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Bifunctional Chelators in the Design and Application of Radiopharmaceuticals for Oncological Diseases

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Radiopharmaceuticals constitute diagnostic and therapeutic tools for both clinical and preclinical applications. They are a blend of a tracer moiety that mediates a site specific accumulation and an effector: a radioisotope whose decay enables either molecular imaging or exhibits cytotoxic effects. Radioactive halogens and lanthanides are the most commonly used isotopes for radiopharmaceuticals. Due to their ready availability and the facile labeling metallic radionuclides offer ideal characteristics for applications in nuclear medicine. A stable link between the radionuclide and the carrier molecule is the primary prerequisite for in vivo applications. The radionuclide is selected according to its physical and chemical properties i.e. half-life, the type of decay, the energy emitted and its availability. Bifunctional chelating agents are used to stably link the radiometal to the carrier moiety of the radiopharmaceutical. The design of the bifunctional chelator has to consider the impact of the radiometal chelate on the biological properties of the target-specific pharmaceutical. Here, with an emphasis on oncology, we review applications of radiopharmaceuticals that contain bifunctional chelators, while highlighting successes and identifying the key challenges that need to be addressed for the successful translation of target binding molecules into tracers for molecular imaging and endoradiotherapy.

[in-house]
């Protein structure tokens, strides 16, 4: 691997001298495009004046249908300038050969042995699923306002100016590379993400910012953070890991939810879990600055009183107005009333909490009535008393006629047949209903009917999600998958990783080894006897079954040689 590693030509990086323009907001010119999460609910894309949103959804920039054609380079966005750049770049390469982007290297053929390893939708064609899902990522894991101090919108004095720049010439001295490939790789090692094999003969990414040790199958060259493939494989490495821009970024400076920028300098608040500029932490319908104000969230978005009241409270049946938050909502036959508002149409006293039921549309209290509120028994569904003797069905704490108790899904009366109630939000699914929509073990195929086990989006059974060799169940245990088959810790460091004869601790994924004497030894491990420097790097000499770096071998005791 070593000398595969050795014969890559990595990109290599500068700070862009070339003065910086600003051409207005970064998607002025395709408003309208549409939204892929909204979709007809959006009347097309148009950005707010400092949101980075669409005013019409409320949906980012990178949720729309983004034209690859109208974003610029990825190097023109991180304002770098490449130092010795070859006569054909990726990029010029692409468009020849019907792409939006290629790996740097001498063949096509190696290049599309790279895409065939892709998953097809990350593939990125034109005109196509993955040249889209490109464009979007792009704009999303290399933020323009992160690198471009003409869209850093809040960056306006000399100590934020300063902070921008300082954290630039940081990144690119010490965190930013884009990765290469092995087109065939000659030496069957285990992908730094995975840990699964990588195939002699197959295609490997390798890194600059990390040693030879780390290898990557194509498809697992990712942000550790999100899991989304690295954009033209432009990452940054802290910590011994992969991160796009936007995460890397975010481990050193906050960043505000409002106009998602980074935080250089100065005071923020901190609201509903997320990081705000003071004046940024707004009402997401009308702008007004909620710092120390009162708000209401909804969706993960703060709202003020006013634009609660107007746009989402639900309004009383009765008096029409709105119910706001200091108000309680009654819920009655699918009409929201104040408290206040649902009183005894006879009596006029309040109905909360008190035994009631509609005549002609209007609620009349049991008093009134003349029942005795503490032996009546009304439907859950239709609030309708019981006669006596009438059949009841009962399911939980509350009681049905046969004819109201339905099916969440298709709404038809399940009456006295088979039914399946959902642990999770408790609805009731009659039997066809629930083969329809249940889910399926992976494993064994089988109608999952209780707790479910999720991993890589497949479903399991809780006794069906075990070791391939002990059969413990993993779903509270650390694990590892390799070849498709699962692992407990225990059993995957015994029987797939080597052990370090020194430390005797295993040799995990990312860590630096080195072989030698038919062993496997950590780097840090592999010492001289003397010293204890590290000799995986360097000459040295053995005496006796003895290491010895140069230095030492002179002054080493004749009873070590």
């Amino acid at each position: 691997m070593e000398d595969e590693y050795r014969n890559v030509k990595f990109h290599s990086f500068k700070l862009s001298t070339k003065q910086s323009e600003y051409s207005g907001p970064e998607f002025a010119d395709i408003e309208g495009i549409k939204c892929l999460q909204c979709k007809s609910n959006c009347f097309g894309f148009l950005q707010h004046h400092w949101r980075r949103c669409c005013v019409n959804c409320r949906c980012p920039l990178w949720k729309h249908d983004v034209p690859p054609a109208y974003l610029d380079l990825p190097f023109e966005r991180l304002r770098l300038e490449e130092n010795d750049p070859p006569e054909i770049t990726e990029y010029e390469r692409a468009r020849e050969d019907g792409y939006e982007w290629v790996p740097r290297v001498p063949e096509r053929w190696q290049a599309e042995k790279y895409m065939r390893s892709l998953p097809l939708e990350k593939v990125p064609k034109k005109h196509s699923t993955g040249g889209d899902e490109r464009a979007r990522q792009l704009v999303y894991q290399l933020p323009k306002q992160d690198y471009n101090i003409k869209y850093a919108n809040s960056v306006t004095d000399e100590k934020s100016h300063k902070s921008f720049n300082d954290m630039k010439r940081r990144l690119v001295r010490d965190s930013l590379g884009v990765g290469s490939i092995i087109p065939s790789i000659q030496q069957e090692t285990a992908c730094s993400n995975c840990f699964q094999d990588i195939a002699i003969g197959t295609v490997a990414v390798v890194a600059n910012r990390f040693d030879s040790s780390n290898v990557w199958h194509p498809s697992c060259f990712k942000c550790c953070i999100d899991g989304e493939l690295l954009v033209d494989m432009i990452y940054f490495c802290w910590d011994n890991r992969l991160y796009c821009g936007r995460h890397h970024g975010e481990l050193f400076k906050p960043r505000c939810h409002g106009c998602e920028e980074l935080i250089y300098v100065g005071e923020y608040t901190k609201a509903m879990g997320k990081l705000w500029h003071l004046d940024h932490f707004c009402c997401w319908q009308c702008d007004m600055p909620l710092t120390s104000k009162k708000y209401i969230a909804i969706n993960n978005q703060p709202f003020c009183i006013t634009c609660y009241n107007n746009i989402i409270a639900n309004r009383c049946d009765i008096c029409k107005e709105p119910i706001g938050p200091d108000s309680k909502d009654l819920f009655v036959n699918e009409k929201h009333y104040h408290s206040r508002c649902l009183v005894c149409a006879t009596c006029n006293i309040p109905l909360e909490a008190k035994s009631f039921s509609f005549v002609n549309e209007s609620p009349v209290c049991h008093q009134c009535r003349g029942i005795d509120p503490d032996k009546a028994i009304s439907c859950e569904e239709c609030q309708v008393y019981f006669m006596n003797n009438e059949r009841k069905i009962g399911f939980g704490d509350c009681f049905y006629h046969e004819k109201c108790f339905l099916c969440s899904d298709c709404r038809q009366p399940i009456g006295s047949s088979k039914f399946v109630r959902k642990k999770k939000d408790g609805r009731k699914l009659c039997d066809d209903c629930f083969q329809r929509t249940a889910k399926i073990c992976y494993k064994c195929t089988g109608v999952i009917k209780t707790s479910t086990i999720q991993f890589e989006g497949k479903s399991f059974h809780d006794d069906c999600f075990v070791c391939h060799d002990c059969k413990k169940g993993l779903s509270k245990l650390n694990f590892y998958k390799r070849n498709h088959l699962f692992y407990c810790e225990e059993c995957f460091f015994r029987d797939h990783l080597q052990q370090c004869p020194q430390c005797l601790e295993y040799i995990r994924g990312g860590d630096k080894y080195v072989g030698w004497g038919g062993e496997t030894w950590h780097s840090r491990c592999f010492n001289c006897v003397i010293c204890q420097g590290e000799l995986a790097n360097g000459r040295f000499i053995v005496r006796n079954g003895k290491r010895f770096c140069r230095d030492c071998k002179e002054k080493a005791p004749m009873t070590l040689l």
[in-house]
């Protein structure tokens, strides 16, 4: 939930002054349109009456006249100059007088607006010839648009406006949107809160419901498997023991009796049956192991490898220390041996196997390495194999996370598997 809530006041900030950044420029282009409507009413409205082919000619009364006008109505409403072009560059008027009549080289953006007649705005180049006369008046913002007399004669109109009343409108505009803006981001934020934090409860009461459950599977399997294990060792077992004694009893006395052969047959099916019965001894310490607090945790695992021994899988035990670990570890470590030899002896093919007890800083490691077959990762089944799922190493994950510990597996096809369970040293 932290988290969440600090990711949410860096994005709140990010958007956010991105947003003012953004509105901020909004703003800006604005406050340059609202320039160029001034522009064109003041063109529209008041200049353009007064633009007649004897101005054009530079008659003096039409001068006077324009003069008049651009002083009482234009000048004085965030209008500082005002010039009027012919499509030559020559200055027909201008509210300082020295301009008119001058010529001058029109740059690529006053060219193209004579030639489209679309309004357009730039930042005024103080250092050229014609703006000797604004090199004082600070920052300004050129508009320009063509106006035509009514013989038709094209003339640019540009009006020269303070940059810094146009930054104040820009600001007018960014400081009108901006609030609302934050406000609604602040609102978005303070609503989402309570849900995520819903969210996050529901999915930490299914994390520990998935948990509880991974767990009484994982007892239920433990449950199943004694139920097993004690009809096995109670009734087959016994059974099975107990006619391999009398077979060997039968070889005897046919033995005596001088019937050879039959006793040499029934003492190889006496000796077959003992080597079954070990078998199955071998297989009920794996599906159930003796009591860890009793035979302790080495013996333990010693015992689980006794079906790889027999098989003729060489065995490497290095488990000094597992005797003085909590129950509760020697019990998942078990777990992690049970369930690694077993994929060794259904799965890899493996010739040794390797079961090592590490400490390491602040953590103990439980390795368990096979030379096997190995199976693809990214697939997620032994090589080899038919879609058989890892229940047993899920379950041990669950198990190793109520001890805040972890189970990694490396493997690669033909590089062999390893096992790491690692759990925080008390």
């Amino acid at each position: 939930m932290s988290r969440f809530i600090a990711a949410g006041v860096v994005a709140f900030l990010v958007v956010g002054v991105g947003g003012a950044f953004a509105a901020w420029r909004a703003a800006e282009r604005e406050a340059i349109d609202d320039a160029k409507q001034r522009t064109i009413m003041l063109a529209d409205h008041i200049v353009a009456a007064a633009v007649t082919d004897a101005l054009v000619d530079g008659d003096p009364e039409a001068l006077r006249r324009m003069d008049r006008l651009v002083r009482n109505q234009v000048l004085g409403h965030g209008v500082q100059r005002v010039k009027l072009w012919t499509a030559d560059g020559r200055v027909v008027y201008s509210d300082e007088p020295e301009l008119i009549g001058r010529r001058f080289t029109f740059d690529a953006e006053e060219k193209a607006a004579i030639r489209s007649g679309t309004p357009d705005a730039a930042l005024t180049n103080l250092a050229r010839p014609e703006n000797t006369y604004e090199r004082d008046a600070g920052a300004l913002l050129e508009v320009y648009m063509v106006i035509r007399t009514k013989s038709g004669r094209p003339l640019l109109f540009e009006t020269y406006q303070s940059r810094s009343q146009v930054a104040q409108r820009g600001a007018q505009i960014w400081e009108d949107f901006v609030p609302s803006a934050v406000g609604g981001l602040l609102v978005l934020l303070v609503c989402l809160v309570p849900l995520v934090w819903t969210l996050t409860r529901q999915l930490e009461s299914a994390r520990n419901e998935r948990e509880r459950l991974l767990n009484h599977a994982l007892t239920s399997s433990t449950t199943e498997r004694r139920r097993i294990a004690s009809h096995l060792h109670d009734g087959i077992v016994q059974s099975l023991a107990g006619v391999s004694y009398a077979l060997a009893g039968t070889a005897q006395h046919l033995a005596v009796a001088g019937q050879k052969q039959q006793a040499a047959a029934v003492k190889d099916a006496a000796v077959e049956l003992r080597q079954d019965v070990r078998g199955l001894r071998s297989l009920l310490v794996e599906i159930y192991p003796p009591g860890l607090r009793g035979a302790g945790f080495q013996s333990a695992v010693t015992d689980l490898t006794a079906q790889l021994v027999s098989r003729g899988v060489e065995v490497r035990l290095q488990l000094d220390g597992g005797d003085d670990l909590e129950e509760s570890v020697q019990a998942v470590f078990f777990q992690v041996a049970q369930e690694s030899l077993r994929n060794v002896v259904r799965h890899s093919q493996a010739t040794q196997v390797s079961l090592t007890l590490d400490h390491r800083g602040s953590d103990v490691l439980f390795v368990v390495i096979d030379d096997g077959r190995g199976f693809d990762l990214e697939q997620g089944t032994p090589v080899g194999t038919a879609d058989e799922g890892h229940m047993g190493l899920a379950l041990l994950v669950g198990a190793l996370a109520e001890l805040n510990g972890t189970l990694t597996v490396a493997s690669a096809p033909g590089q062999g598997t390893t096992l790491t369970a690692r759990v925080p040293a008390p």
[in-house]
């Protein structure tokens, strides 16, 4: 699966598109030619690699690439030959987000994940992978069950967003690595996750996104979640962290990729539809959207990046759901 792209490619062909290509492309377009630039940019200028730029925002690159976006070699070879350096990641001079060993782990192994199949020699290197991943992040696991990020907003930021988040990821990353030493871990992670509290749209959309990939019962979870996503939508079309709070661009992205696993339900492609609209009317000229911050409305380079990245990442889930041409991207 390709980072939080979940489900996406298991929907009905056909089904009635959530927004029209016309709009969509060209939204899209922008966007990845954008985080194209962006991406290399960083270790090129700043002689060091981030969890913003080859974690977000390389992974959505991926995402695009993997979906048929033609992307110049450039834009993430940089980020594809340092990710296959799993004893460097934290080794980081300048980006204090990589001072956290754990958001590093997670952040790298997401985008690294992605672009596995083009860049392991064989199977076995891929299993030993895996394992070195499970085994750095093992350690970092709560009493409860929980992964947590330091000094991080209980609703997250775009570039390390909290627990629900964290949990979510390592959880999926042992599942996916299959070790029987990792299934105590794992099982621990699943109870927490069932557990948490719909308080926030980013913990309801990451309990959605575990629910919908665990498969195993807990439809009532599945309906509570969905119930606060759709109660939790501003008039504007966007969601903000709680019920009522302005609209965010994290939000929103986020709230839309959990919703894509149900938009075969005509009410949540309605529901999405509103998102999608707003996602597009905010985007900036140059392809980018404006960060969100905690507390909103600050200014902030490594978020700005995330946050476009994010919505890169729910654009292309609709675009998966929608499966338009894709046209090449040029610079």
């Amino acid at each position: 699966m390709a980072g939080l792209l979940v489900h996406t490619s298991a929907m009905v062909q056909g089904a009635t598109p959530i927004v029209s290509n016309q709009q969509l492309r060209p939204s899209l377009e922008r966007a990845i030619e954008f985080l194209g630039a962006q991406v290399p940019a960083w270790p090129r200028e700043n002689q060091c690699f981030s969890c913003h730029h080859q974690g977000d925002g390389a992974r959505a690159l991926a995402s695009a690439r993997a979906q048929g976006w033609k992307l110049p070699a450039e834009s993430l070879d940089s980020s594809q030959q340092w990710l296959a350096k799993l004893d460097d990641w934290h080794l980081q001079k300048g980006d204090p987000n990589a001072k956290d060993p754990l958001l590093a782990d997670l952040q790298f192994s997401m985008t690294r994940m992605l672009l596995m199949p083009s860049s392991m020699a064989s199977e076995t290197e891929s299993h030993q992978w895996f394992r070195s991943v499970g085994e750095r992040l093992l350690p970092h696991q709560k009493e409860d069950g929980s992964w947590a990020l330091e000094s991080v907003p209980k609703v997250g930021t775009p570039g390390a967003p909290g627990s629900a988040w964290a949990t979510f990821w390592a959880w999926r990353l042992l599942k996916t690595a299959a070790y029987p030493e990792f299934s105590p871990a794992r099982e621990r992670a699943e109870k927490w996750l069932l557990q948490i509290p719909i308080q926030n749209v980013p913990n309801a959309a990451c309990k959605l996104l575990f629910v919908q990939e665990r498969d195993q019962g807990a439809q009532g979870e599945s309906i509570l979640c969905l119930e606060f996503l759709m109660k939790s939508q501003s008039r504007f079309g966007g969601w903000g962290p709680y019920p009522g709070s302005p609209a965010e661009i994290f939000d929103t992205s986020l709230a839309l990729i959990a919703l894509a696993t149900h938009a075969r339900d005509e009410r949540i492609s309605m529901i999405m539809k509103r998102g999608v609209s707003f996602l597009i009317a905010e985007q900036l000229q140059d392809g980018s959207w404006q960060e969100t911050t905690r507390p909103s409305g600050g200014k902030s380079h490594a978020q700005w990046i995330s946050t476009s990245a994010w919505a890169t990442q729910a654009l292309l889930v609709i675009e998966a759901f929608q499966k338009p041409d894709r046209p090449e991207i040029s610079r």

Keywords: Bifunctional chelating agent (BFCA); DOTA; lanthanides; nuclear medicine; radiochemistry; radiometals; radionuclides; radiopharmaceuticals; targeting; theranostics

Document Type: Research Article


Affiliations: University Hospital Heidelberg, Department of Nuclear Medicine, Im Neuenheimer Feld 400, D-69120 Heidelberg, Germany.

Publication date: 2012-06-01

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